If the throbbing hellscape of 2021 is supposedly causing many young bands to whimper in existential fear and lick their numerous wounds, no one passed this bleak memo on to black midi. No second album syndrome and no sophomore slump for Britain’s most exciting and challenging young rock band, no matter what obstacles have been strewn in their path. The follow up to Schlagenheim is a dynamic, hellacious, inventive success. Cavalcade, their second studio album for Rough Trade, scales beautiful new heights, reaching ever upwards from an already lofty base of early achievements.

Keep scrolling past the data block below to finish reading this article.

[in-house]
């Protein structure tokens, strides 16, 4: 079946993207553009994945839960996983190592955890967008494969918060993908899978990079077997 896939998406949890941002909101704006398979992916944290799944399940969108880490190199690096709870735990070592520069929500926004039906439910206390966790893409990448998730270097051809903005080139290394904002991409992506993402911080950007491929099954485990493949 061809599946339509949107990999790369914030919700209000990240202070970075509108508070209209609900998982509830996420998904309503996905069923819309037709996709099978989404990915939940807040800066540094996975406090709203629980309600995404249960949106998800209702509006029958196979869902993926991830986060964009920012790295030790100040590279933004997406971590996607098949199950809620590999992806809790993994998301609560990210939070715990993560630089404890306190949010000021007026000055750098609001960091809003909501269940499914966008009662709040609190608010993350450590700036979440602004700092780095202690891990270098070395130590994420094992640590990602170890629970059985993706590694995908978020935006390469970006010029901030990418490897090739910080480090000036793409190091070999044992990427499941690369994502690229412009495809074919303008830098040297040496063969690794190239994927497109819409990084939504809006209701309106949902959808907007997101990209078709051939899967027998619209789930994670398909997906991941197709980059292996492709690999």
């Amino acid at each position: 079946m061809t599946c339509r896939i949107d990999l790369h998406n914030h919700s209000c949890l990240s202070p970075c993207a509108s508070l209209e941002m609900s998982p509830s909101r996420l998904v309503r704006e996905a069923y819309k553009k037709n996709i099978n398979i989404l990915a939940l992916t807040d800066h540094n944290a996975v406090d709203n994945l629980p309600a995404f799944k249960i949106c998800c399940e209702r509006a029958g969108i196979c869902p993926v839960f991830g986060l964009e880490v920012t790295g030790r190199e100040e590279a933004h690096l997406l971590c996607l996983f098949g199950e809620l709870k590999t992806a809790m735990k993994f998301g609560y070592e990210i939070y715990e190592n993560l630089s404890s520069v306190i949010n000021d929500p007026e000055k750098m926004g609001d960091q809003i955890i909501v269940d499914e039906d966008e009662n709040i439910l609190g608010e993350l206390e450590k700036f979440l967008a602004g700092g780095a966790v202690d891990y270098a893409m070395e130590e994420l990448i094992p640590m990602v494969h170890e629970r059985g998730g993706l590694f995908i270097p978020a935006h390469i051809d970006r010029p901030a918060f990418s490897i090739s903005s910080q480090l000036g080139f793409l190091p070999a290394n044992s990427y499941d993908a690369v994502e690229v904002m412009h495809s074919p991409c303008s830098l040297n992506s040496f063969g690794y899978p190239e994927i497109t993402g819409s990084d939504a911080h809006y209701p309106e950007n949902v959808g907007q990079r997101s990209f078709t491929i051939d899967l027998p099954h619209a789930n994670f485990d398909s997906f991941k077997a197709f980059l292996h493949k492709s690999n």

The second of Cameron’s track’s is the chiming and introspective ‘Diamond Stuff’ which is named after a brilliant experimental novel by Isabel Waidner and channels the same languid slow core, post rock vibes as The For Carnation before venturing blissfully further and further out into territory that only black midi can currently occupy. He describes the lyrics as concerning “dying and being thrown in a peat bog just to be discovered hundreds of thousands of years later by a mining company”. This, more than any other track on Cavalcade, shows just how assured black midi have become in pushing their studio practice outwards in all directions. The kit list for this song alone includes a cello, a sax, a grand piano, two bouzoukis, a late 19th Century zither called a Marxophone, a flute, a lap steel, synths and a wok. Hold on a second… a wok? Morgan laughs: “With this track in particular there was so much space for scary sounds and little colours to be introduced so I got a lot of percussion out to use. I’d been making a damn fine stir fry during lockdown so that probably inspired me to bring the wok in from the kitchen and play it with a violin bow. We had a lot of fun making this track, trying out lots of cool things.” After the prowling, bristling funk of ‘Dethroned’ explodes into a maelstrom of noise, ‘Hogwash And Balderdash’ is a pure rager calling to mind the berserk prog energy of the Cardiacs and the lysergic funk of Primus seen through the black midi prism. And then the album ends with the epic ‘Ascending Forth’ which dares to dream a 21st Century update of classic folk rock and Rock In Opposition styles; exploding and then reassembling them into a sublime new whole.